Civil Engineering Magazine Discusses Green Infrastructure Proposals Created by CAPLA Architecture Students

Aug. 20, 2021
Architecture Students and Assistant Professor of Architecture Courtney Crosson
Green Infrastructure Studio Concepts Discussed in Civil Engineering Magazine
Tucson, Arizona
Soccer field green infrastructure

A proposal from an architecture studio led by Assistant Professor of Architecture Courtney Crosson calls for lowering a soccer field in northwest Tucson as a temporary stormwater detention basin. Image courtesy Jeremy Goodman and Jason Sciarrotta.

“How do you retrofit a city for infrastructure that it doesn’t have?” asks Assistant Professor of Architecture Courtney Crosson in a June 10, 2021 article in Civil Engineering magazine. “The idea is that instead of digging up roads and putting in single-purpose piping, green infrastructure is a multi-benefit way to adapt and upgrade city infrastructure.”

Courtney Crosson

Assistant Professor of Architecture Courtney Crosson.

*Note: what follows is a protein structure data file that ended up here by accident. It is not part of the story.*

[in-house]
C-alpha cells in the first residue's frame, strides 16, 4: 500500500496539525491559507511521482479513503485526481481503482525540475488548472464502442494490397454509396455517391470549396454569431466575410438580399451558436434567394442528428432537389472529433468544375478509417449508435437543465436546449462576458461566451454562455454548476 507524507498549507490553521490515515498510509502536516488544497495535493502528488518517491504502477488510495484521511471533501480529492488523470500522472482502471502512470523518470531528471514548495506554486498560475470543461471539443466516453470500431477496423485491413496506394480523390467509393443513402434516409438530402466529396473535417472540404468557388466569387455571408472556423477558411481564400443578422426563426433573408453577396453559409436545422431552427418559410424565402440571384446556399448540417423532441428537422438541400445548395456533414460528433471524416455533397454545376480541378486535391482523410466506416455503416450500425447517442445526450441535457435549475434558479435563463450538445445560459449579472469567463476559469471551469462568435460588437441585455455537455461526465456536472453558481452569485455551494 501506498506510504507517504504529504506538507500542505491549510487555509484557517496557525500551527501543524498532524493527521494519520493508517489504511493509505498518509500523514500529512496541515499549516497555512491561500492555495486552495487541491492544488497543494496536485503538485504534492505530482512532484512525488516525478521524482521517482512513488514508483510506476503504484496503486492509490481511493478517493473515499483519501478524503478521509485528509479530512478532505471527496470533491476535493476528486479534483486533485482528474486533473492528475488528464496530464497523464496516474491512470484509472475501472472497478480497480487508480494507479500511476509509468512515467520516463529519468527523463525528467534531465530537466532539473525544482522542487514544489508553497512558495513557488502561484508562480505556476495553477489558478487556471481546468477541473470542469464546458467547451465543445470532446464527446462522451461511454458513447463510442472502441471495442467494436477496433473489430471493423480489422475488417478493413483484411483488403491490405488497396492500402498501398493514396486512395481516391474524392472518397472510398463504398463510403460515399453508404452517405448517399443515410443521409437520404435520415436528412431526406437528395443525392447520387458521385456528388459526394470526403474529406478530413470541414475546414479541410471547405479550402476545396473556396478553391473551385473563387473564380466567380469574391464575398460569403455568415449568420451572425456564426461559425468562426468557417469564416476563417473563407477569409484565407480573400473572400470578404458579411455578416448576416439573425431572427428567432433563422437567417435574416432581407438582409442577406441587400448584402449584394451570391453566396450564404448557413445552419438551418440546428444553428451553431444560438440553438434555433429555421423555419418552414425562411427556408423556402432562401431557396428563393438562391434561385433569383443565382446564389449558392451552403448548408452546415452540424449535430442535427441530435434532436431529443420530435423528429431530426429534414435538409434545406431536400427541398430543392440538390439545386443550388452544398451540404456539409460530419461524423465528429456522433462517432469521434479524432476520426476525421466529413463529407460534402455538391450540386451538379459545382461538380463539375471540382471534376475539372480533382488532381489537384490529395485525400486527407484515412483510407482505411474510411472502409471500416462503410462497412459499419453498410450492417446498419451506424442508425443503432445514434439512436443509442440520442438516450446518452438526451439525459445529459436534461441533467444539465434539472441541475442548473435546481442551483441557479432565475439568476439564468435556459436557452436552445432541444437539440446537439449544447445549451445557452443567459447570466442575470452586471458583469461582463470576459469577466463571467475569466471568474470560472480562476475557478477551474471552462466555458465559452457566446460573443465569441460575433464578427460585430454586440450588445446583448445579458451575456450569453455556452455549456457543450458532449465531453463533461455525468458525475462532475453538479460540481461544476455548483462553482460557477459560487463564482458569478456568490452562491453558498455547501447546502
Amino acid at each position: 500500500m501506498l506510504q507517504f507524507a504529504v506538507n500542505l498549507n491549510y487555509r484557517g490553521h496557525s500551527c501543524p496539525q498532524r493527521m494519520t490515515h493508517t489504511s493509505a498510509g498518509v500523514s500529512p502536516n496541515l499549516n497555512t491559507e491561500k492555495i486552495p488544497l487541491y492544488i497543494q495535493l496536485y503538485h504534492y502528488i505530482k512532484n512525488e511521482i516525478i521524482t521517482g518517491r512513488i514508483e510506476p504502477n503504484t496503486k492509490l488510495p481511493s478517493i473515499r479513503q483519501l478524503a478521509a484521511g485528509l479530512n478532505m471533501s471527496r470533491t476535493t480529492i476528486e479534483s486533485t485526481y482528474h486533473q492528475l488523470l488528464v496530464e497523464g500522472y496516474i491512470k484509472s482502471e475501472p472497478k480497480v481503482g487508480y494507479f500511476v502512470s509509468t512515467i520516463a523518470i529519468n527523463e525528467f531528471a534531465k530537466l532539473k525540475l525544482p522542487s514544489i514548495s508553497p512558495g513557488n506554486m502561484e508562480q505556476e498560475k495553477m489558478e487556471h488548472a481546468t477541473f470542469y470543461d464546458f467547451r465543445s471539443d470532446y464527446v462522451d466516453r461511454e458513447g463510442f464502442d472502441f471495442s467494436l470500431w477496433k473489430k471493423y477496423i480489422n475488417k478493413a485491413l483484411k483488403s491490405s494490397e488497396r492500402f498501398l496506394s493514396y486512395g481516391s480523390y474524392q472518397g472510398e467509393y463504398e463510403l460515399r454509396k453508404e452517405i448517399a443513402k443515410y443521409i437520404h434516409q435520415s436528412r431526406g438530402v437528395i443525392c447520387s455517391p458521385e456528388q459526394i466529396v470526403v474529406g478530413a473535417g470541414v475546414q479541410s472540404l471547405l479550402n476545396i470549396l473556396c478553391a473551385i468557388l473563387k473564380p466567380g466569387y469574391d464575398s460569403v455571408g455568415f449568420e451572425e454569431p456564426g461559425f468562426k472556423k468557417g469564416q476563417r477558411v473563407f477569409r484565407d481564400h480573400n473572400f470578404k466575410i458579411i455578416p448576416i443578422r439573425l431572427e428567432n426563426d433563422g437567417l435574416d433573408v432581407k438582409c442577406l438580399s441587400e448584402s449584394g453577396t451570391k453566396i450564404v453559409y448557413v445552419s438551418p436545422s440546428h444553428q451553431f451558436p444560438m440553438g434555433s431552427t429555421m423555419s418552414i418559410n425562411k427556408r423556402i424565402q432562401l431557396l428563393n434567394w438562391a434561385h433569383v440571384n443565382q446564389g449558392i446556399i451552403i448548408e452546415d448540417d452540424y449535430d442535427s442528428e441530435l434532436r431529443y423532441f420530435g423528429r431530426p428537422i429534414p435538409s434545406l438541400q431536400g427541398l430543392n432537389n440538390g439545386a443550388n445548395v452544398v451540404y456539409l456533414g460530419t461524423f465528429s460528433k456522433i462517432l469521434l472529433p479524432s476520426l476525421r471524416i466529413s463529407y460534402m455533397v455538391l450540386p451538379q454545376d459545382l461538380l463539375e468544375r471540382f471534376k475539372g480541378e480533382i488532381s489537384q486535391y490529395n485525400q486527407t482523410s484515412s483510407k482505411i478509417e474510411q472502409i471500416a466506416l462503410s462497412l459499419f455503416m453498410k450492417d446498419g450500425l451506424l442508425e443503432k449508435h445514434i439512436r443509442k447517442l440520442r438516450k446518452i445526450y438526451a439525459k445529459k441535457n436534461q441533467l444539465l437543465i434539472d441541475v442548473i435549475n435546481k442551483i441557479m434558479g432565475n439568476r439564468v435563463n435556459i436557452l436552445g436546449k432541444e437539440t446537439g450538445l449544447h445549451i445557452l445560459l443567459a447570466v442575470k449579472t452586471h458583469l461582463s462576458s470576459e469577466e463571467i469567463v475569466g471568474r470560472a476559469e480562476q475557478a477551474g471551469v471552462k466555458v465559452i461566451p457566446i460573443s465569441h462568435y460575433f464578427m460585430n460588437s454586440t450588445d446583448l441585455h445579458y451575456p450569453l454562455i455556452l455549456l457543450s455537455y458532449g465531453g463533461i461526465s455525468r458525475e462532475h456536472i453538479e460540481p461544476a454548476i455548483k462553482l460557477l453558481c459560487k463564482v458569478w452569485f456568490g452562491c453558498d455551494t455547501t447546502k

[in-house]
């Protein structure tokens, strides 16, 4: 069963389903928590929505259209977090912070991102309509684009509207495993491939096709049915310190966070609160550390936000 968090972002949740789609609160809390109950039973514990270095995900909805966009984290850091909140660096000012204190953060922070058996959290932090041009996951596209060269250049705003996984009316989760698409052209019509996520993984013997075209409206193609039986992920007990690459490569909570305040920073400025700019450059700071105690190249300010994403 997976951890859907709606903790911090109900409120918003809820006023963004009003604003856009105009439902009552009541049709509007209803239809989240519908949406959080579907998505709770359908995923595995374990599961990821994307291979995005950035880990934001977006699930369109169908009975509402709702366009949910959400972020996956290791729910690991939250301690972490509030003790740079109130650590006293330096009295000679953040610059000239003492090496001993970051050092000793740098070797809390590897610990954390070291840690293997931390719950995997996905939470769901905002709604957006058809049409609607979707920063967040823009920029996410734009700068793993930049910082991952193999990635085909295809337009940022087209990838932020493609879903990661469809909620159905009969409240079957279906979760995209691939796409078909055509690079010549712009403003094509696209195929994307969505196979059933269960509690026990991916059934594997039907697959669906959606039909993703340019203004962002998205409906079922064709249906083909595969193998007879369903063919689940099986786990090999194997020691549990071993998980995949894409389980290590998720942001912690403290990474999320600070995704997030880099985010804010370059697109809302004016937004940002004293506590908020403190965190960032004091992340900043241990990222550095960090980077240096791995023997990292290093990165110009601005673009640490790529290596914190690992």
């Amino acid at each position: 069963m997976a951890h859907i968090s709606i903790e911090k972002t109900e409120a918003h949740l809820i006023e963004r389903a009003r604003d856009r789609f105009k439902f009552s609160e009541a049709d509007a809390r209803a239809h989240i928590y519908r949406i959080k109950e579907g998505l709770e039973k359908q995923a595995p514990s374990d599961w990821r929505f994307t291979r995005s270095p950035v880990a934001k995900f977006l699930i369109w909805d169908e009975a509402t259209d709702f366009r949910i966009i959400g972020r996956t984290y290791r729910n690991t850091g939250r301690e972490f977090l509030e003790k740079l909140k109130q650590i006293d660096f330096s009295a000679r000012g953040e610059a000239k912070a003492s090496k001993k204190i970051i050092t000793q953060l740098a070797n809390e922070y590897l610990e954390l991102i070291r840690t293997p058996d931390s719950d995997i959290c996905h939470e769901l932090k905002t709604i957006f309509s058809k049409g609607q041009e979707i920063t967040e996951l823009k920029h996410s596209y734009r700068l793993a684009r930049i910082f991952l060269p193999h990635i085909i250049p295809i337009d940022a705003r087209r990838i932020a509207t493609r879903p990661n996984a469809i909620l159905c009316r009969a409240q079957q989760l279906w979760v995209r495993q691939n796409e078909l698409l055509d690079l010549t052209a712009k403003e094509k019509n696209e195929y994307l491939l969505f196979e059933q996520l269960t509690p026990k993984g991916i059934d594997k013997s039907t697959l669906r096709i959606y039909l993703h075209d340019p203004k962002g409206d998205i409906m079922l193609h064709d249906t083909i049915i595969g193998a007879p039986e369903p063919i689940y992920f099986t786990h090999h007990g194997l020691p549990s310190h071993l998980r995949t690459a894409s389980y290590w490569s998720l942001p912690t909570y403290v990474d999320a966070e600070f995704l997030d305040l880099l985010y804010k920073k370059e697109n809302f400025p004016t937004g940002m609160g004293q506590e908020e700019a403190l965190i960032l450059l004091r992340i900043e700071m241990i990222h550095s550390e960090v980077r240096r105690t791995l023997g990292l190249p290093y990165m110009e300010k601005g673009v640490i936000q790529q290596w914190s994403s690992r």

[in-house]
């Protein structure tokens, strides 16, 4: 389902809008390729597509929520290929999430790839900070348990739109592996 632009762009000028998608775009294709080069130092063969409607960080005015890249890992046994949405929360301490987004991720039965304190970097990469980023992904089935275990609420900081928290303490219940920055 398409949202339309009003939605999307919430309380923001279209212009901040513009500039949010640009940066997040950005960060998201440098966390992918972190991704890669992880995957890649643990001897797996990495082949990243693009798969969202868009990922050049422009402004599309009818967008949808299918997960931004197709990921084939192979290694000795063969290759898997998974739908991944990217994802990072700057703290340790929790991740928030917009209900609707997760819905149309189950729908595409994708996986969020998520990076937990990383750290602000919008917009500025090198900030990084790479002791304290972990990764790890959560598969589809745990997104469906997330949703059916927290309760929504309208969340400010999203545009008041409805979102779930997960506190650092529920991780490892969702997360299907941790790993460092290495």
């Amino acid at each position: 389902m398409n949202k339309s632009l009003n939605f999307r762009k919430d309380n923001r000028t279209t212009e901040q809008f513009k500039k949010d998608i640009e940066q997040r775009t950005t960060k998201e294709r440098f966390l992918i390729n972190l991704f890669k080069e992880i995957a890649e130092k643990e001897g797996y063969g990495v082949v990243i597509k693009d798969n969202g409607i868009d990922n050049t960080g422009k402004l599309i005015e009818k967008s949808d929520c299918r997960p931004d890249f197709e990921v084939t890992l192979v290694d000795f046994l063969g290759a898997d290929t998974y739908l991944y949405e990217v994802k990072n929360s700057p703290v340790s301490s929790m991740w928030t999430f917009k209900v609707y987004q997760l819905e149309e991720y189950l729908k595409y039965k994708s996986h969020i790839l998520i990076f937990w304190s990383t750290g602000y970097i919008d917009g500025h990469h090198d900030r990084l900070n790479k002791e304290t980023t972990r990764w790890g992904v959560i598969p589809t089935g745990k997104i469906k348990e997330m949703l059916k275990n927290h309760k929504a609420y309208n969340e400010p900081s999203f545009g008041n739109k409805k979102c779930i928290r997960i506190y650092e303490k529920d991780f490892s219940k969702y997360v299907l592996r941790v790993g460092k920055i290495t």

The article, “Arizona city pilots small green infrastructure projects,” addresses a growing problem for Tucson: stormwater flooding. For example, a substantial monsoon rainstorm in 2016 damaged 200 homes in the Palo Verde Neighborhood of central Tucson.

The solution: decentralized stormwater management, and students in Crosson’s architecture studio course created a series of proposals for the City of Tucson and Pima County to implement localized stormwater drainage solutions.

In one project cited in the article, Crosson and her students worked with the Pima County Flood Control District to “explore how a large soccer field at Jacobs Park-Nicolas P. Ochoa Soccer Complex on the city’s north side could be redesigned to serve as a temporary detention basin,” reports the article.

“Instead of building a big canal, what if we took our soccer fields and lowered them a foot or two so that right after monsoons, they’re acting as detentions for a day or two?” says Crosson. “But then after that, they can be used again. Because we’re only getting these isolated storms, this idea of multipurpose green infrastructure makes sense.”

The article concludes with a review of local funding available for green infrastructure projects such as this, noting that “there is evidence that these small-scale interventions can help.”

Read the full article in Civil Engineering.


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